|Home Brewing Recipes
Baker Street Ales Associate Brewer
the crossroads of the beer world
Recently I've had more than a few requests to present something that is
really easy for a basic brewer who wants to do something their
apartment kitchen so I'm going to give you my version of an American
Pale Ale called Stars and Stripes Pale. It is fermented in a plastic bucket
for 12 days at a temperature around 68°F. The finished product looks
really nice in the glass. It's a cloudy pale-orange color with a dense white
head, and leaves nice lacing. The nose has orangey citrus notes and a
hint of caramel. The flavor follows the aroma; this is an easy-drinking
pale with a little citrusy sweetness and a balancing bitterness..
The hops need to be the centerpiece of this style, but it's important not
to let the flavors get unbalanced. The variety you use should have
predominate citrus or pine character. The classic American varieties
include Cascade, Columbus and Centennial, affectionately known as the
"three Cs". If you're looking for more piney characteristics, you will find it
in Simcoe or Chinook hops. For the braver brewer, more extreme hops
like Amarillo or Citra are an option
Equally as important as the varieties of hops you chose is the way you
use them. A large portion of the hops should be used late in the boil.
The later the hops are added to the boil, the more impact they have on
flavor and aroma. You can actually add hops up to the point where you
turn off the burner, called "flame-out", and even while the wort is cooling
if you are very careful about sanitation.
Hops added at the beginning of the boil contribute more to the apparent
bitterness of the beer and less to the flavor. Since balance is important
when brewing an American Pale Ale, I like to create a hop schedule that
has an approximately equal portion of hops added 3 or 4 times
throughout the boil.
One last word before the recipe - best path to success is to practice
proper sanitation throughout your brew day.
• 5 1/2 pounds dry light malt extract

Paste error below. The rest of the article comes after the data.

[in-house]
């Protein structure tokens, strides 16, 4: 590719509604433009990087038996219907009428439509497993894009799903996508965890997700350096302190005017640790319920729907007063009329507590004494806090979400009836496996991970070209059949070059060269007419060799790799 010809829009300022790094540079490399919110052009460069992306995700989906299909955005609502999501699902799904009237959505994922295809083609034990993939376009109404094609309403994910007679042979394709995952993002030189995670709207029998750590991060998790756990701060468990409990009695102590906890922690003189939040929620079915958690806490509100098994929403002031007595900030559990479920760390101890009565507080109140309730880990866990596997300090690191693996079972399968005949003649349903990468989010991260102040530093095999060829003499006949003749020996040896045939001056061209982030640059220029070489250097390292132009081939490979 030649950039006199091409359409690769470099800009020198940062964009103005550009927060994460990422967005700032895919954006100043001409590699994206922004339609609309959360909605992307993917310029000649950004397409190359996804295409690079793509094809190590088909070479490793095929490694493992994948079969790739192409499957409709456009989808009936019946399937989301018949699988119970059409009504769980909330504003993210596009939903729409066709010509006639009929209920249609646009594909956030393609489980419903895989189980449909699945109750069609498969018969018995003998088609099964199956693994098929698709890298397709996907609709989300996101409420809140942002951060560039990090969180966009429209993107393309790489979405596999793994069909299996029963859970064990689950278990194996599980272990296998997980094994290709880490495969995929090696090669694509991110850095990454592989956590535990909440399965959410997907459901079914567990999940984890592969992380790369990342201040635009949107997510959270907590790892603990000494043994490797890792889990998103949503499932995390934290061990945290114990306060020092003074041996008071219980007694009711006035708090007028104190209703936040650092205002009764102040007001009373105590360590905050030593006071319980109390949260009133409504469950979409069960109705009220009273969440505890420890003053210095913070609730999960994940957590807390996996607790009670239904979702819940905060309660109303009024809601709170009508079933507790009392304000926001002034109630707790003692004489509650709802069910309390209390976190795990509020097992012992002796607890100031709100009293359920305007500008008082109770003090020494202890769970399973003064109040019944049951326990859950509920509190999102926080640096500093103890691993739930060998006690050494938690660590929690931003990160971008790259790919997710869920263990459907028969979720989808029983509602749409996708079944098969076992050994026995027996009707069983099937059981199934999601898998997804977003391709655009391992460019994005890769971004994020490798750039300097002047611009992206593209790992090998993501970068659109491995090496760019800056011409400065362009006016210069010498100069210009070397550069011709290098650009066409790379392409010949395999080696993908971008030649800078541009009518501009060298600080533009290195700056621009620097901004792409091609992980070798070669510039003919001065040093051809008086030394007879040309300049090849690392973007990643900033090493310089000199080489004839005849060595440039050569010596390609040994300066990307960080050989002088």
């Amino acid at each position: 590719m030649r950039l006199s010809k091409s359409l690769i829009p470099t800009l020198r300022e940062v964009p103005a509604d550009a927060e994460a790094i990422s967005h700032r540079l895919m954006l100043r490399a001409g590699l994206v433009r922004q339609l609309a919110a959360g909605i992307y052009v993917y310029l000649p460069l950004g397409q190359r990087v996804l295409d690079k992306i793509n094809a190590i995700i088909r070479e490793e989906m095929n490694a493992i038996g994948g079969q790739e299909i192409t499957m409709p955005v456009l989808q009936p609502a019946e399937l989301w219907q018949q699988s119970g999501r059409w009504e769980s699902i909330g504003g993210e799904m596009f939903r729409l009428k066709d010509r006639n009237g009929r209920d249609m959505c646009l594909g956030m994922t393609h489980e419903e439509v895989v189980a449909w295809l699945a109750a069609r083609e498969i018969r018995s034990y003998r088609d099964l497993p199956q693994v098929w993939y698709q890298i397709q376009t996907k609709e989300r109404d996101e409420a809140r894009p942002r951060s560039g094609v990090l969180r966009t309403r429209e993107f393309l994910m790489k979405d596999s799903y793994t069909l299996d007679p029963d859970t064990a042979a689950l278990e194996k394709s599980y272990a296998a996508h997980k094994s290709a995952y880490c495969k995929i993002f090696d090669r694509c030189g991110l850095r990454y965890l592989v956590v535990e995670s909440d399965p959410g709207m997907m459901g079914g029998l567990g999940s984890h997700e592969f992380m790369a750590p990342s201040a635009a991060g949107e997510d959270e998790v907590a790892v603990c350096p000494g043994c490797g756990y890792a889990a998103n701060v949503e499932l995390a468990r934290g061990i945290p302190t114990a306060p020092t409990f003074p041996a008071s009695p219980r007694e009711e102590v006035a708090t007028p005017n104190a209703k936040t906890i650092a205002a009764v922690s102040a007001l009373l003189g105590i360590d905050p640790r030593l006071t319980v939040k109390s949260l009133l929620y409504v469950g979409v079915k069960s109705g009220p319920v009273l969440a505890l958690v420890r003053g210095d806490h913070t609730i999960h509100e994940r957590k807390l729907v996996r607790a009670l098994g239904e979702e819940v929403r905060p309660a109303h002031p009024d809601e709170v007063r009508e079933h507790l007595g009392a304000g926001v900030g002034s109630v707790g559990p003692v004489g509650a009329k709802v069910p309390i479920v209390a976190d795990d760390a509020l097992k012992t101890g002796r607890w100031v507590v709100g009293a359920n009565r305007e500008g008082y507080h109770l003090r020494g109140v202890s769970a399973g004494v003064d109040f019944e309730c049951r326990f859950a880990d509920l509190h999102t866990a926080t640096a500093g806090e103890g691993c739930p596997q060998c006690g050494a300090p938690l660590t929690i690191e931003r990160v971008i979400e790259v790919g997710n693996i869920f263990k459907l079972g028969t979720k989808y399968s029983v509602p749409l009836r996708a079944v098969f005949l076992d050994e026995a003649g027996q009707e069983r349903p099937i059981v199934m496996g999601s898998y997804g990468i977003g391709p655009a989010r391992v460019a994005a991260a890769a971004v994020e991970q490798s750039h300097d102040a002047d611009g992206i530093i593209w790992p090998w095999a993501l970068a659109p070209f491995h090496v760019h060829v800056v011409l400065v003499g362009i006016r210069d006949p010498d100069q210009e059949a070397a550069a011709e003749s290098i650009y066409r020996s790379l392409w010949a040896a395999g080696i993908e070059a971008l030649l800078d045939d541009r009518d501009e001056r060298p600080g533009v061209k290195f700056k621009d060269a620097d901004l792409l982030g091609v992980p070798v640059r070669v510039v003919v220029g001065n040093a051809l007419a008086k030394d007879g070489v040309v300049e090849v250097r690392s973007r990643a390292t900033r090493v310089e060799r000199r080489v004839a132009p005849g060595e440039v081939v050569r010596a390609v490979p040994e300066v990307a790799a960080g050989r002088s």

• 1/2 pound Crystal 20L malt, crushed
• 1/2 pound American 6-row malt, crushed
• 1/2 ounce Centennial hops—60 minutes
• 1 ounce Cascade hops—15 minutes
• 1 ounce Centennial hops—15 minutes
• 1 ounce Cascade hops at flame out
• 1/2 ounce Centennial hops at flame out
• 6 gallons of tap water, split. If possible, place 3 gallons in the
refrigerator to cool in a sanitized container.
• 11.5 gram package Safale US-05
1. Tie the American 6-row malt and Crystal 20L malt in a mesh hop-bag.
Heat 1 gallon of water in a large pot to 160°F and remove from heat.
Add malt and let steep for 20 minutes.
2. Raise temperature slowly to 170°F. Make sure mesh bag isn’t sitting
directly on the bottom of the pot. Remove the grain bag and add water
to make 3 gallons total.
3. Bring the wort to a vigorous boil. As water is heating, slowly add malt
extract, stirring constantly until completely dissolved. When boil begins,
add 1/2 ounce Centennial hops in mesh bag.
4. After 45 minutes of boiling has passed, add 1 ounce Cascade and 1
ounce Centennial in mesh bag.
5. After total of 60 minutes of boil remove from heat, add 1 ounce
Cascade and 1/2 ounce Centennial in mesh bag and cover. Warning:
After wort cools below 180°F everything that touches it should be
sanitary, and exposure to open air should be limited as much as possible
6. Cool wort by placing pot in ice bath until it is below 85°F. Transfer to
sanitized fermentor (either a carboy or a fermentation bucket). Top off to
five gallons using refrigerated water.
7. Sanitize outside of yeast package, fermentation stopper and airlock.
Carefully pour yeast into cooled wort (it should be below 70°F), and
agitate vigorously. Ferment in dark place, keeping ambient temperature
consistent, preferably between 62-66°F.
8. Bottle after 2 to 3 weeks.(If you need bottling tips send me an e-mail)
That's it for this month. Hope to see you next time!
Good Brewing and Cheers!